• 13. “Black policemen were another matter. We used to say, ‘If you must call a policeman’ — for we hardly ever did — ‘for God’s sake, try to make sure it’s a white one.’A Black policeman could completely demolish you. He knew far more about you than a white policeman could and you were without defenses before this Black brother in uniform, whose entire reason for breathing seemed to be his hope to offer proof that, though he was Black, he was not Black like you.” --James Baldwin, The Evidence of Things Not Seen (1985)
  • 14. Proposed Strategies to Address Police Brutality • Emphasize transparency, including use of body-worn cameras and dash cams. • Change standard or permitted practices – eliminate tactics like chokeholds and no-knock warrants. • “Defund the Police” – reduce police department budgets and redistribute those funds to community programs like mental health services, addiction treatment programs, housing and job placement, recreational facilities, and youth programs. • Establish a “Duty to Intervene” – pass legislation or polices requiring officers to act to stop acts of aggression or brutality by other officers. • Require recertification and ongoing training on issues of bias, community relations, and acceptable practices. • Change standards of accountability for police.
  • 16.
  • 17.
  • 18. Demands for Black Freedom in the 21st Century What specific goals or demands should anchor Movements for Black Lives today? What tactics and strategies should activists prioritize?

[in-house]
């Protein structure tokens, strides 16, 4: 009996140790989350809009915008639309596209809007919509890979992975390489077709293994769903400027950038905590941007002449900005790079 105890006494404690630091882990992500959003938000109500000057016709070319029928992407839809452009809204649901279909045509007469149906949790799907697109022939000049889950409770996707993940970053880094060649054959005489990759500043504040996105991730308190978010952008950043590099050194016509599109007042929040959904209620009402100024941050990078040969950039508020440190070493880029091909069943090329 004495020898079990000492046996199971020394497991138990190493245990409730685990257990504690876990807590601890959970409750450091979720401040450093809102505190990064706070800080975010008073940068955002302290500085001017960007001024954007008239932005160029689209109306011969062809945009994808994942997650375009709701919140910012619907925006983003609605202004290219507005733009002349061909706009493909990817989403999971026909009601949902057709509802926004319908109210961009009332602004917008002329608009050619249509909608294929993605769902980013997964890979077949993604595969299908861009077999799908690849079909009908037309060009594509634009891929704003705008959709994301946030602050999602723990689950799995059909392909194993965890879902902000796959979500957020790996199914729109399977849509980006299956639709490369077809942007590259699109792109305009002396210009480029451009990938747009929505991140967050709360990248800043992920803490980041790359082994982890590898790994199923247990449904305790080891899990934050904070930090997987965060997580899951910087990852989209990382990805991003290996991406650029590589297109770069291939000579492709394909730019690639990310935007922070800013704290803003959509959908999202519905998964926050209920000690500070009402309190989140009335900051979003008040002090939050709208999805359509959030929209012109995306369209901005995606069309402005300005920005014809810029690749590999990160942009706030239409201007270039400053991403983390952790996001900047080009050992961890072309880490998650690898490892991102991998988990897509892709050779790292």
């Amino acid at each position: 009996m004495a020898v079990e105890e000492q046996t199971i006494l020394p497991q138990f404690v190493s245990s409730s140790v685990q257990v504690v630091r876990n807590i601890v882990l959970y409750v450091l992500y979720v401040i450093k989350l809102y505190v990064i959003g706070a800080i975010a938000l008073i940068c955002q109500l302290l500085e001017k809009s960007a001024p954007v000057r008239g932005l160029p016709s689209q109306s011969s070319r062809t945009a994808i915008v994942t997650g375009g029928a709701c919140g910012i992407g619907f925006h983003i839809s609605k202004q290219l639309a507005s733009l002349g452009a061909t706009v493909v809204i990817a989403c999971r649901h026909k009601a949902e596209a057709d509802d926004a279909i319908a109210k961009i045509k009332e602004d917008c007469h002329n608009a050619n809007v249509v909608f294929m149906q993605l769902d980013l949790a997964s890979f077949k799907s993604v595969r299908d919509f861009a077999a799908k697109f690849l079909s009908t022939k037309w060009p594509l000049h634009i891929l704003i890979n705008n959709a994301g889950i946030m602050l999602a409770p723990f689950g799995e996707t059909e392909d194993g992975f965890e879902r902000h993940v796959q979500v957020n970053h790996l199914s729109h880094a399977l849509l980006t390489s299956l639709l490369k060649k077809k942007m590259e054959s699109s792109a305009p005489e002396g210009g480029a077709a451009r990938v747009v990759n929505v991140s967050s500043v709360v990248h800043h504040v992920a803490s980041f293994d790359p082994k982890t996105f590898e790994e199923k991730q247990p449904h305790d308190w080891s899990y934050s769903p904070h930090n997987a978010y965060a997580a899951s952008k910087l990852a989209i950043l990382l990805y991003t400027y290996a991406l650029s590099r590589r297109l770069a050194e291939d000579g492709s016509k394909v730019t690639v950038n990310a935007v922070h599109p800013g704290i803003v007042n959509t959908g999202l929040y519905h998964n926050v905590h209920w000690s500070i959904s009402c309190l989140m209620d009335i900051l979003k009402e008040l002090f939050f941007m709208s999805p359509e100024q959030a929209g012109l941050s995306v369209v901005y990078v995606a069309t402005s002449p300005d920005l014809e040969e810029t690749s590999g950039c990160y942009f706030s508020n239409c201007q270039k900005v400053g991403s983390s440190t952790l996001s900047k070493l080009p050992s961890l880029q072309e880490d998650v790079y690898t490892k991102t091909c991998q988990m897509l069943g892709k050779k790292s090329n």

• 19. E CO NO MICJUSTICE We demand economic j u st i c e f o r a l l a nda r e c o nst r u c t i o no f t h e e c o no my t oe nsu r e Bl a c k c o mmu ni t i e s h a v e c o l l e c t i v e o w ne r sh i p , no tme r e l y a c c e ss. DIVE ST – INVE STWe demand investments in the educa- t i o n, h e a l t h a ndsa f e t y o f Bl a c k p e o p l e , i nst e a do f i nv e st me nt s i nt h e c r i mi na l i z i ng , c a g i ng , a ndh a r mi ng o f Bl a c k p e o p l e . We wa nti nv e st - me nt s i nBl a c k c o mmu ni t i e s, d e t e r mi ne db y Bl a c k c o mmu ni t i e s, a nd divestment from exploitative forces including prisons, fossil fuels, police, surveillance and exploitative corporations. CO MMUNITYCO NTRO LW e d e ma nda w o r l d w h e r e t h o se mo sti mp a c t e di no u r c o mmu ni t i e s c o nt r o l t h e l a w s, institutions, and policies that are meant to serve us – from our schools to our local budgets, economies, police departments, and o u r l a nd– w h i l e r e c o g ni z i ng t h a tt h e r i g h t s a ndh i st o r i e s o f o u r I nd i g e no u s f a mi l y mu sta l sob e r e sp e c t e d . PO LITICALPO WE RWe demand independent Bl a c k p o l i t i c a l p o w e r a ndBl a c k se l f - d e t e r mi na t i o ni na l l a r e a s o f so c i e t y . W e e nv i si o na r e ma k i ng o f t h e c u r r e ntU. S. p o l i t i c a l sy st e m i no r d e r t oc r e a t e a r e a l d e mo c r a c y w h e r e Bl a c k p e o p l e a nda l l ma r g i na l i z e dp e o p l e c a ne f f e c t i v e l y e x e r c i se f u l l p o l i t i c a l p o w e r . RE PARATIO NSWe demand reparations for past and continuing harms. The government, responsible corporations and o t h e r i nst i t u t i o ns t h a th a v e p r o f i t e do f f o f t h e h a r m t h e y h a v e i nf l i c t e do nBl a c k p e o p l e —f r o m c o l o ni a l i sm t osl a v e r y t h r o u g h f o o da ndh o u si ng r e d l i ni ng , ma ss i nc a r c e r a t i o n, a ndsu r v e i l l a nc e — must repair the harm done E CO NO MICJUSTICE We demand economic j u st i c e f o r a l l a nda r e c o nst r u c t i o no f t h e e c o no my t oe nsu r e Bl a c k c o mmu ni t i e s h a v e c o l l e c t i v e o w ne r sh i p , no tme r e l y a c c e ss. DIVE ST – INVE STWe demand investments in the educa- t i o n, h e a l t h a ndsa f e t y o f Bl a c k p e o p l e , i nst e a do f i nv e st me nt s i nt h e c r i mi na l i z i ng , c a g i ng , a ndh a r mi ng o f Bl a c k p e o p l e . We wa nti nv e st - me nt s i nBl a c k c o mmu ni t i e s, d e t e r mi ne db y Bl a c k c o mmu ni t i e s, a nd divestment from exploitative forces including prisons, fossil fuels, police, surveillance and exploitative corporations. AVISIONFORBLACKLIVE S: PO LI CY D EM AN D S FO R BLACK PO W ER, FREED O M , & JU STI CE E NDTHEW ARO NBLACKPE O PLE W e d e ma nda ne ndt ot h e w a r a g a i nstBl a c k p e o p l e . Si nc e t h i s c o u nt r y ’ s i nc e p t i o nt h e r e h a v e b e e nna me da ndu nna me dw a r s on our communities. We demand an end to the criminalization, i nc a r c e r a t i o n, a ndk i l l i ng o f o u r p e o p l e . PO LI CY. M 4 BL . O RG The policy platform, or list of demands, of the Movement for Black Lives (M4BL) was released in Aug 2016. Its rhetoric is sharp, and in a white supremacist nation, its demands seem revolutionary. The Work Continues